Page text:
A war on two fronts

By Gabriel Grossman

In recent weeks, it has come to my attention that the Pentagon is drastically changing its strategy in the war on terror and the war on drugs. Apparently, the Pentagon seems to be consolidating the two.

The current policy regarding both wars is an apparent failure. The war on terror relies on drawing out the war, straining the armed forces, leaving the army weak and striving for more forces. The situation has become hopeless enough that a draft has been proposed by a leading Democratic congressman, and will likely be voted upon come January. (You’re off to a great start, guys.)

The war on drugs, similarly, is just as inefficient. It is based on the false premise that drugs can be wiped out, that by raiding one meth lab at a time, one pot dealer at a time, the drugs will slowly but surely be weeded out of our near-perfect society.

The focal point of this shocking discovery lies in a recent article published by the beacon of hope in our heathen society: Fox News. The article’s title is self-explanatory: “Taliban Smoked Out of Pot Forest: Troops Burn Towering Afghan Pot Forest, Get Goofy.” This could potentially become the most daring foreign policy decisions of the Bush administration. It is just so ridiculous it could possibly work. The logic is there, as are undoubtedly the skeptics.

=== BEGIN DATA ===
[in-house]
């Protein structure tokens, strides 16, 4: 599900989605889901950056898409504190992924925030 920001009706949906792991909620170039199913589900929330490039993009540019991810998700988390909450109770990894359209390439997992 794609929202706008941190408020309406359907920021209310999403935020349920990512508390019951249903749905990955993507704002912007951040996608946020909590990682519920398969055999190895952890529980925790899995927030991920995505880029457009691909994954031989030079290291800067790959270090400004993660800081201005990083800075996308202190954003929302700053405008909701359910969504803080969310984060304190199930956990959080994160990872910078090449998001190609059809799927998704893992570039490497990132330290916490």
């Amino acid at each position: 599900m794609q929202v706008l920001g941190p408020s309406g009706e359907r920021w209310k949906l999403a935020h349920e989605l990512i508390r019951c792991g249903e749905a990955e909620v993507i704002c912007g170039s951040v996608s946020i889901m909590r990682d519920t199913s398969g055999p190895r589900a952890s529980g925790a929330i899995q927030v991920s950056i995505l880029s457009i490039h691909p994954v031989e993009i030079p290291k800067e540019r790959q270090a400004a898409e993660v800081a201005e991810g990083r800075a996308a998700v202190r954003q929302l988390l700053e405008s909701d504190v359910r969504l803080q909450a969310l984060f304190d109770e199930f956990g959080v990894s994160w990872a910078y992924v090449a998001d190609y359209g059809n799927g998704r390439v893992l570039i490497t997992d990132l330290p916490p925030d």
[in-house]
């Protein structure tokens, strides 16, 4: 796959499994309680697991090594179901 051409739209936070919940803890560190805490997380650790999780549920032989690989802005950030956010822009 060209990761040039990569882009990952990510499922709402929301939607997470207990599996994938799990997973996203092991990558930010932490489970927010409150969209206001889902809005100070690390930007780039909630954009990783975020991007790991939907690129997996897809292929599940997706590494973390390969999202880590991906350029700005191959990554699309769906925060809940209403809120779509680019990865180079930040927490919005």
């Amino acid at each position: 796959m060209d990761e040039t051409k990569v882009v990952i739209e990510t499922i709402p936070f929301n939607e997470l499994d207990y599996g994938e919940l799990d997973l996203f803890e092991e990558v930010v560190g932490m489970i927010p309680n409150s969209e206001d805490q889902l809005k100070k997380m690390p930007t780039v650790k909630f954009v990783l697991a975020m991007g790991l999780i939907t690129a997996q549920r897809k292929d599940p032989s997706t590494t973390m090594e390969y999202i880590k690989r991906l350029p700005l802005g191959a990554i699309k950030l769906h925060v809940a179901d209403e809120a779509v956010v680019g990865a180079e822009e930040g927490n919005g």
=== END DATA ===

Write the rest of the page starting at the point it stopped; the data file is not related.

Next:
The plan is based on the idea that by burning enemies’ pot forests, both the war on terror and the war on drugs can meet a grandiose—and goofy—conclusion. The strategy works as follows:

First, burning marijuana forests would handicap the growers, and it would discourage other growers.

Second, those in the vicinity of the burning pot forests would be susceptible to the toxic fumes of the plants, creating a large atmosphere of goofiness.

Third, the enemies, after breathing in so much marijuana smoke, would lose the will to fight and, if anything, would get a raving appetite. Time to export Olive Garden.

Fourth, it is common for those under the influence of marijuana to become more carefree, friendlier. Assuming that this is true, the terrorists and the soldiers would, even after getting goofy, possibly even get along. Just as the Allies and the Axis Powers shared Christmas peacefully in December of 1914, the terrorists and coalition soldiers could share a bag of Funyuns, or whatever it is they have to quench the munchies over there.

This can work—given the right timing, the right planning, and the right marijuana, the Pentagon can hit two birds with one stone. If anything, it would be more effective than the current policies.